Arizona territorial and state laws allowed such claims, but fortunately did not allow the builders to patent their roads and trails into private land. Rather, they were allowed to charge tolls for a period not exceeding 15 years, after which time all rights reverted to the county government. Once the Grand Canyon Railway reached the South Rim in 1901, only the Bright Angel Toll Road (the trail’s formal name) promised to make money for its builders. All other canyon trail builders allowed their toll claims to expire. Although Ralph Cameron milked the Bright Angel for all it was worth, earning tens of thousands of dollars from 1903 through 1912, its ownership transferred to Coconino County in the latter year. The county continued to charge one dollar per head until 1928, when it traded the trail to the federal government in exchange for an automotive road from Williams to the South Rim (today’s AZ 64).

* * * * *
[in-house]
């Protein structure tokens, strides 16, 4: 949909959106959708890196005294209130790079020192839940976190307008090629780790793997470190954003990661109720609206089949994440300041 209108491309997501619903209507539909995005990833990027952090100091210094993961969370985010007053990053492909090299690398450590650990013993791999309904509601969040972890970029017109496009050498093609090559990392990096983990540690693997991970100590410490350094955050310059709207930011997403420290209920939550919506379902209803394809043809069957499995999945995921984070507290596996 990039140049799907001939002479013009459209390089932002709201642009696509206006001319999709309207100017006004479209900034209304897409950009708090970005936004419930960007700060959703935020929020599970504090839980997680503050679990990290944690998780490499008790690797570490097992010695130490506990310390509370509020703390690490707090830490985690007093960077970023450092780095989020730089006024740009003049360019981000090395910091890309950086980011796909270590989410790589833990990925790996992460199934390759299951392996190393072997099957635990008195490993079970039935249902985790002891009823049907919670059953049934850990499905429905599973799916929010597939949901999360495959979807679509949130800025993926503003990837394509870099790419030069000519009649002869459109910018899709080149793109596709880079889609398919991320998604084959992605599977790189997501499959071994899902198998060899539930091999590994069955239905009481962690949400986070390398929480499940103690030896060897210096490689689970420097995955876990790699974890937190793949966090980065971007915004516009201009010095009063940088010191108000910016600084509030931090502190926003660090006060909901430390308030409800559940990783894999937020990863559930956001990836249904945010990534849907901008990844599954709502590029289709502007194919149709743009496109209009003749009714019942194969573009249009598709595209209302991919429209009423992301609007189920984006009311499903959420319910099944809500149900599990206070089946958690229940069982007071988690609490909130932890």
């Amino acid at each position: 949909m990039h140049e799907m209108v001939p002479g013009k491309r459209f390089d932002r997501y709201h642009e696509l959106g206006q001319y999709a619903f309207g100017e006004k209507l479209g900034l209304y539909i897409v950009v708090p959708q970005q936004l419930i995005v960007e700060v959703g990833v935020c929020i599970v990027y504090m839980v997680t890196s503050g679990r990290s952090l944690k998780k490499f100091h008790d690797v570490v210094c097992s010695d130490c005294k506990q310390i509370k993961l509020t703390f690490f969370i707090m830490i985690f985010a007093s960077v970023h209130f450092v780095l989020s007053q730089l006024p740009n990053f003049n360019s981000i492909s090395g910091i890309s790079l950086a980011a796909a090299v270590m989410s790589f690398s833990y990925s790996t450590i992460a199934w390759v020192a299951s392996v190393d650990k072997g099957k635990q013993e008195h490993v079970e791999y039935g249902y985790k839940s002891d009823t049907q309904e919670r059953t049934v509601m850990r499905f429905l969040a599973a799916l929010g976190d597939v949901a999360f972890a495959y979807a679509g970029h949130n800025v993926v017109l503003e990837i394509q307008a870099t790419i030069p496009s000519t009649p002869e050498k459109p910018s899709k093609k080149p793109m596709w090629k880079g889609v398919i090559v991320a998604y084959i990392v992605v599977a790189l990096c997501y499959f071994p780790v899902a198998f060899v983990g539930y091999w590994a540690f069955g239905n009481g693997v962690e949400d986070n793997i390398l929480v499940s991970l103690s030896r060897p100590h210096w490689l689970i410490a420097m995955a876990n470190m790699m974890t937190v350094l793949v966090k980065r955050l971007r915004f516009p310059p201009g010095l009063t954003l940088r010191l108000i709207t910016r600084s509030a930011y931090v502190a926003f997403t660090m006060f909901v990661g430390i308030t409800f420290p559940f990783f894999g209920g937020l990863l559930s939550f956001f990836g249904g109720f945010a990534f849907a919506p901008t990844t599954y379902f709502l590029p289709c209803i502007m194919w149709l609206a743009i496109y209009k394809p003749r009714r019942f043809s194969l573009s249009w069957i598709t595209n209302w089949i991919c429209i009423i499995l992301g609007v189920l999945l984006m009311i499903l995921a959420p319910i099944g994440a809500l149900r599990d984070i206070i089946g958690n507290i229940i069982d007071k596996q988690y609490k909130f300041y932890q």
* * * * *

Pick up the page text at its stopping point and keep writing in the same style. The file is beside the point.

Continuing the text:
In retrospect, the National Park Service did a magnificent job eliminating state and private land claims with Grand Canyon National Park, but the public’s use of the park and boundaries drawn between the various land management agencies and American Indian tribes has proven much more complex and controversial. Concerning extractive use, there have never been major disputes between the government and private citizens engaged in farming and lumbering because most of Grand Canyon is not amenable to these enterprises on a commercial scale. Lumber companies operating from Flagstaff and Williams did not approach the South Rim before 1908, after which national monument status precluded these companies from claiming land. In 1919, national park status eliminated even the possibility of Forest Service administered timber sales. The region is too parched for successful dry farming, and would-be farmers simply could not find the water needed for profitable irrigation. The same was true of the North Rim, which did experience limited lumber production by a few, portable Mormon mills, but it was simply too remote for commercial logging until after World War Two. The years 1906 through 1920 were relatively wet on the Arizona Strip and farmers did approach the North Rim near Toroweap, but when drier conditions returned in the 1920s, farm homesteads failed, never to return.